Difference Between Similar Terms and Objects

Difference Between Whoever And Whomever

What is the difference between ‘whoever’ and ‘whomever’? Both words are very similar in meaning and usage. However, the words, although both pronouns, cannot be used interchangeably because of grammar. Which word is correctly used in a sentence requires some understanding of the complexity of English grammar rules.

‘Whoever’ is a pronoun that is a compound word made up of ‘who’ and ‘ever’. It indicates which person or persons. For example: Whoever is going will have to ride the bus. It is used as the subject of a sentence, such as in this example, and it can be used when asking questions. This is especially the case when expressing surprise. For example: Whoever could be at our door this late at night! ‘Whoever’ can also be used when it is part of the predicate of a linking verb. For example: He realized whoever was not already there wasn’t coming. These usage rules are the same ones that apply to the pronoun ‘who’.

‘Whomever’ is also a pronoun, made up of ‘whom’ and ‘ever’, but it is the objective form of ‘whoever’. It is used when it is the object of a verb. For example: He gave the mail to whomever lived at the house. Just like ‘whoever’ it follows the same grammatical rules as ‘whom’. While this is the grammatically correct way to use ‘whom’ and ‘whomever’, it should be noted that many English speakers avoid using ‘whom’ and ‘whomever’ in everyday conversation. This is because ‘whom’ has a formal or pretentious sound to many native English speakers. For example, this sentence is correct but sounds overly formal: The winners whom won the race are celebrating. A more natural way to say the sentence in casual conversation is to use ‘that’ instead: The winners that won the race are celebrating. Some speakers may simply use ‘who’ instead of ‘whom’, and although technically incorrect, it is widely accepted in informal conversation. For example: Whom did you meet? Although correct, it is likely ‘who’ would be used instead of ‘whom’ by many native English speakers.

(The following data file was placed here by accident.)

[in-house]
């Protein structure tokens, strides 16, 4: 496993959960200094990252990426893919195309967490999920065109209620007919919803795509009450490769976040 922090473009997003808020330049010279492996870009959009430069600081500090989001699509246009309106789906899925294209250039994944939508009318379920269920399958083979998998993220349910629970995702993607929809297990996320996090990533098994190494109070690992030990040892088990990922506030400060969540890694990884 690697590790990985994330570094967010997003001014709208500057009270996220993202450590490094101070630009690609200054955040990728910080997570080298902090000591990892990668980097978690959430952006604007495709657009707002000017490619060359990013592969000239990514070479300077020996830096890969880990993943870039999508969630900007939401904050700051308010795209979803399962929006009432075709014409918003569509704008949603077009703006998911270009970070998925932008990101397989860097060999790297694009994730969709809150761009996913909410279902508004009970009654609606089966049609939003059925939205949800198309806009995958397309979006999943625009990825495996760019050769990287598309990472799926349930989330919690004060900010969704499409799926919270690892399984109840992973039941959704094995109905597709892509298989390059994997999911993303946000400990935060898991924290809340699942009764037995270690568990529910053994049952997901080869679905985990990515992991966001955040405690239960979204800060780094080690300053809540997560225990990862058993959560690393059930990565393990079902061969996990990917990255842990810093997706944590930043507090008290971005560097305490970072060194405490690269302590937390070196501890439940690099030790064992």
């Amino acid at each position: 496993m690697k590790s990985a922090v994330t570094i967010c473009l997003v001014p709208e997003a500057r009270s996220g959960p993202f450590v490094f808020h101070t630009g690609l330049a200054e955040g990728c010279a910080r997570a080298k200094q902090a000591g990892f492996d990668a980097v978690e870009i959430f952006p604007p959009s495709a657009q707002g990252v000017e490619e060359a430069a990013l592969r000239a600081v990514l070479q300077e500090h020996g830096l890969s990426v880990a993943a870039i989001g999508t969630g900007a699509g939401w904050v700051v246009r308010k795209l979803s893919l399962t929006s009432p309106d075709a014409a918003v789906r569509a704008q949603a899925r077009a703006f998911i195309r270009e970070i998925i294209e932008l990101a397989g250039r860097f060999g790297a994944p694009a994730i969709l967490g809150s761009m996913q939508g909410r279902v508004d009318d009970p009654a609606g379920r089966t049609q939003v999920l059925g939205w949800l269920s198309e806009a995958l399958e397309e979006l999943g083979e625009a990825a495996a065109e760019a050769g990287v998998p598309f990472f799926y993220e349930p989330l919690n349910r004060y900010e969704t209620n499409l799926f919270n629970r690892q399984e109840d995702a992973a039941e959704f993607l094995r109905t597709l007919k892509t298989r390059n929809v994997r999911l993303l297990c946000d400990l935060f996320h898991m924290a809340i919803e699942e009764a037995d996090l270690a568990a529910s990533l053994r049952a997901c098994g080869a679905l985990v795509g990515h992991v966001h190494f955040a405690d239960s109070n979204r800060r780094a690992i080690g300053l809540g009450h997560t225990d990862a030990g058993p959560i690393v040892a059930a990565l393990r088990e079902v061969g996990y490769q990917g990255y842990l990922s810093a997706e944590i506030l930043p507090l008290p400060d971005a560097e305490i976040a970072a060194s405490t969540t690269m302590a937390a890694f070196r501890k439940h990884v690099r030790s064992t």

So deciding which word to use in a sentence primarily has to do with its placement in the sentence. Either word can be used with a dependent clause, or a group of words with both a subject and verb, but it does not express a complete thought like a sentence. Whether ‘whoever’ or ‘whomever’ is used depends on agreement with the verb in the dependent clause, not the rest of the sentence. For example: I will give it to whomever needs it the most. ‘Whomever’ agrees with the verb in the dependent clause ‘needs it the most.’ However, if the entire clause that contains either ‘whoever’ or ‘whomever’ is the subject of the verb that follows the clause, then it must agree with that verb. For example: Whoever left the door open must shut it. ‘Whoever left the door open’ is the subject, and ‘must’ is the verb it agrees with.

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  1. “For example, this sentence is correct but sounds overly formal: The winners whom won the race are celebrating.”

    Not true: the sentence should read: “The winners who won the race are celebrating.” Who indicates he, she, or they; whoM indicates hiM, (or her), or theM. M mark the case (except for her).

    The winners . . . are celebrating.
    They . . . are celebrating. (Not “Them . . . are celebrating.”)

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